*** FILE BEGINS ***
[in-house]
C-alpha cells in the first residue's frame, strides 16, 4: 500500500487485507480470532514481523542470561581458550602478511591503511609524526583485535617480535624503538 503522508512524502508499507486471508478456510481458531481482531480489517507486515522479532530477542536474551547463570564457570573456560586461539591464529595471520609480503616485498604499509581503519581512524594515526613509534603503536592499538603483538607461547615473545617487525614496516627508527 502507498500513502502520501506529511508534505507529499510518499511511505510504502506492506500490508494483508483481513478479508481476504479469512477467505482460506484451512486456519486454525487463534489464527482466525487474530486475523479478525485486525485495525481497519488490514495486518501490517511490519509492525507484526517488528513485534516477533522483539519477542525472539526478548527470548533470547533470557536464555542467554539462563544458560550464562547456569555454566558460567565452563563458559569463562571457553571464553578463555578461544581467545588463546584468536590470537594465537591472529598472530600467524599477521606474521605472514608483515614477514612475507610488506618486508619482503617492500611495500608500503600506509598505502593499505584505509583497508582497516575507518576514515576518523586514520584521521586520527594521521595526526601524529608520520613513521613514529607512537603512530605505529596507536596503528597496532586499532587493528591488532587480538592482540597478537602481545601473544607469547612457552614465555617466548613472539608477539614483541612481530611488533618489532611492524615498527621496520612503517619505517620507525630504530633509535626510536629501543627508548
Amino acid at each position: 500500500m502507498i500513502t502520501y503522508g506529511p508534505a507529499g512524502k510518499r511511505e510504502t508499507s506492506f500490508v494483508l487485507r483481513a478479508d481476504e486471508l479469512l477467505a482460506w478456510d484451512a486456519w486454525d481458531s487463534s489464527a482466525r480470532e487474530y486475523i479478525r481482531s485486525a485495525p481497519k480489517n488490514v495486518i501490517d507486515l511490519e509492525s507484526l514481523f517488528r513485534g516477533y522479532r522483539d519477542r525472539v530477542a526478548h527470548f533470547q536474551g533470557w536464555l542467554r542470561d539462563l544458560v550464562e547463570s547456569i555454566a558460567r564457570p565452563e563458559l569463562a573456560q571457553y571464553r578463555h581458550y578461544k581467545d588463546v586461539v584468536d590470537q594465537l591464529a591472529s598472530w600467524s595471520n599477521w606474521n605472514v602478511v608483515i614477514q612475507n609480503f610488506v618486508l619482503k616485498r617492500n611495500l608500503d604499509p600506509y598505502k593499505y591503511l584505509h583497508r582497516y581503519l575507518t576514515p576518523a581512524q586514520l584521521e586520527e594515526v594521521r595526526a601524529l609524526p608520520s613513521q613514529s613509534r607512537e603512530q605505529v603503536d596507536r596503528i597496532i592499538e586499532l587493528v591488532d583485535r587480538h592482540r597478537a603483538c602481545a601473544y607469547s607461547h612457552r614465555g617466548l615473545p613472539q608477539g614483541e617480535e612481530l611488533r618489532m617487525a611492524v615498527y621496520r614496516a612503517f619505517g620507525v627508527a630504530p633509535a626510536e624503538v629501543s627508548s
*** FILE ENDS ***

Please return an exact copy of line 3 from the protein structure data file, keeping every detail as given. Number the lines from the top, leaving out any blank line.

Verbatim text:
Amino acid at each position: 500500500m502507498i500513502t502520501y503522508g506529511p508534505a507529499g512524502k510518499r511511505e510504502t508499507s506492506f500490508v494483508l487485507r483481513a478479508d481476504e486471508l479469512l477467505a482460506w478456510d484451512a486456519w486454525d481458531s487463534s489464527a482466525r480470532e487474530y486475523i479478525r481482531s485486525a485495525p481497519k480489517n488490514v495486518i501490517d507486515l511490519e509492525s507484526l514481523f517488528r513485534g516477533y522479532r522483539d519477542r525472539v530477542a526478548h527470548f533470547q536474551g533470557w536464555l542467554r542470561d539462563l544458560v550464562e547463570s547456569i555454566a558460567r564457570p565452563e563458559l569463562a573456560q571457553y571464553r578463555h581458550y578461544k581467545d588463546v586461539v584468536d590470537q594465537l591464529a591472529s598472530w600467524s595471520n599477521w606474521n605472514v602478511v608483515i614477514q612475507n609480503f610488506v618486508l619482503k616485498r617492500n611495500l608500503d604499509p600506509y598505502k593499505y591503511l584505509h583497508r582497516y581503519l575507518t576514515p576518523a581512524q586514520l584521521e586520527e594515526v594521521r595526526a601524529l609524526p608520520s613513521q613514529s613509534r607512537e603512530q605505529v603503536d596507536r596503528i597496532i592499538e586499532l587493528v591488532d583485535r587480538h592482540r597478537a603483538c602481545a601473544y607469547s607461547h612457552r614465555g617466548l615473545p613472539q608477539g614483541e617480535e612481530l611488533r618489532m617487525a611492524v615498527y621496520r614496516a612503517f619505517g620507525v627508527a630504530p633509535a626510536e624503538v629501543s627508548s